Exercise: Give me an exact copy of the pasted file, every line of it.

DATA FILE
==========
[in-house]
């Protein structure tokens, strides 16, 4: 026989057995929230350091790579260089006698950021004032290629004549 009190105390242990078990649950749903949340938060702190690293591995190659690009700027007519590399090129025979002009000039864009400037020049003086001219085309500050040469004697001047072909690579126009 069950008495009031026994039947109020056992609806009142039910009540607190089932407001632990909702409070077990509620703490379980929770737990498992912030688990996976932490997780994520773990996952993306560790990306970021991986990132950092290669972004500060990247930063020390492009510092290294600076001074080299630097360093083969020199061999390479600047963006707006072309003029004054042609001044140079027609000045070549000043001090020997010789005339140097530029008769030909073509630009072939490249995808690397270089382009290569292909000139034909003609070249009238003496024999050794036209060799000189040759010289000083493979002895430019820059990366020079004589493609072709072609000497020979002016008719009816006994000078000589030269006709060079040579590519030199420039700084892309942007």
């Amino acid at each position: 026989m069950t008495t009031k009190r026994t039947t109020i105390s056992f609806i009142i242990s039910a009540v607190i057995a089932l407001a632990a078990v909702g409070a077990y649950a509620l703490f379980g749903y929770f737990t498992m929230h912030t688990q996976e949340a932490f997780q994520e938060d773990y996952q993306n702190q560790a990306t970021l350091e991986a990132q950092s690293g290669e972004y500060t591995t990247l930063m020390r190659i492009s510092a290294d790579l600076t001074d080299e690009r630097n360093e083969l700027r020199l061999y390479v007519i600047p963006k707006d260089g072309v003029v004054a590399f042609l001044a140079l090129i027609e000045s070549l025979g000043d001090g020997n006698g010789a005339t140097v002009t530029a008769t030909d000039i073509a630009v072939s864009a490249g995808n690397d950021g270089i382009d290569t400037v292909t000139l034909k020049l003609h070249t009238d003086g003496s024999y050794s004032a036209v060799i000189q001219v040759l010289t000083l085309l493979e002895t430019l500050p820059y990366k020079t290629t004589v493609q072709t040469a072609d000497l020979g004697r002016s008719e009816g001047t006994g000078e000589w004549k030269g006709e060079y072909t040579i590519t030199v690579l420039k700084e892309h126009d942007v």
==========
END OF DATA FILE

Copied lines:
[in-house]
């Protein structure tokens, strides 16, 4: 026989057995929230350091790579260089006698950021004032290629004549 009190105390242990078990649950749903949340938060702190690293591995190659690009700027007519590399090129025979002009000039864009400037020049003086001219085309500050040469004697001047072909690579126009 069950008495009031026994039947109020056992609806009142039910009540607190089932407001632990909702409070077990509620703490379980929770737990498992912030688990996976932490997780994520773990996952993306560790990306970021991986990132950092290669972004500060990247930063020390492009510092290294600076001074080299630097360093083969020199061999390479600047963006707006072309003029004054042609001044140079027609000045070549000043001090020997010789005339140097530029008769030909073509630009072939490249995808690397270089382009290569292909000139034909003609070249009238003496024999050794036209060799000189040759010289000083493979002895430019820059990366020079004589493609072709072609000497020979002016008719009816006994000078000589030269006709060079040579590519030199420039700084892309942007």
């Amino acid at each position: 026989m069950t008495t009031k009190r026994t039947t109020i105390s056992f609806i009142i242990s039910a009540v607190i057995a089932l407001a632990a078990v909702g409070a077990y649950a509620l703490f379980g749903y929770f737990t498992m929230h912030t688990q996976e949340a932490f997780q994520e938060d773990y996952q993306n702190q560790a990306t970021l350091e991986a990132q950092s690293g290669e972004y500060t591995t990247l930063m020390r190659i492009s510092a290294d790579l600076t001074d080299e690009r630097n360093e083969l700027r020199l061999y390479v007519i600047p963006k707006d260089g072309v003029v004054a590399f042609l001044a140079l090129i027609e000045s070549l025979g000043d001090g020997n006698g010789a005339t140097v002009t530029a008769t030909d000039i073509a630009v072939s864009a490249g995808n690397d950021g270089i382009d290569t400037v292909t000139l034909k020049l003609h070249t009238d003086g003496s024999y050794s004032a036209v060799i000189q001219v040759l010289t000083l085309l493979e002895t430019l500050p820059y990366k020079t290629t004589v493609q072709t040469a072609d000497l020979g004697r002016s008719e009816g001047t006994g000078e000589w004549k030269g006709e060079y072909t040579i590519t030199v690579l420039k700084e892309h126009d942007v």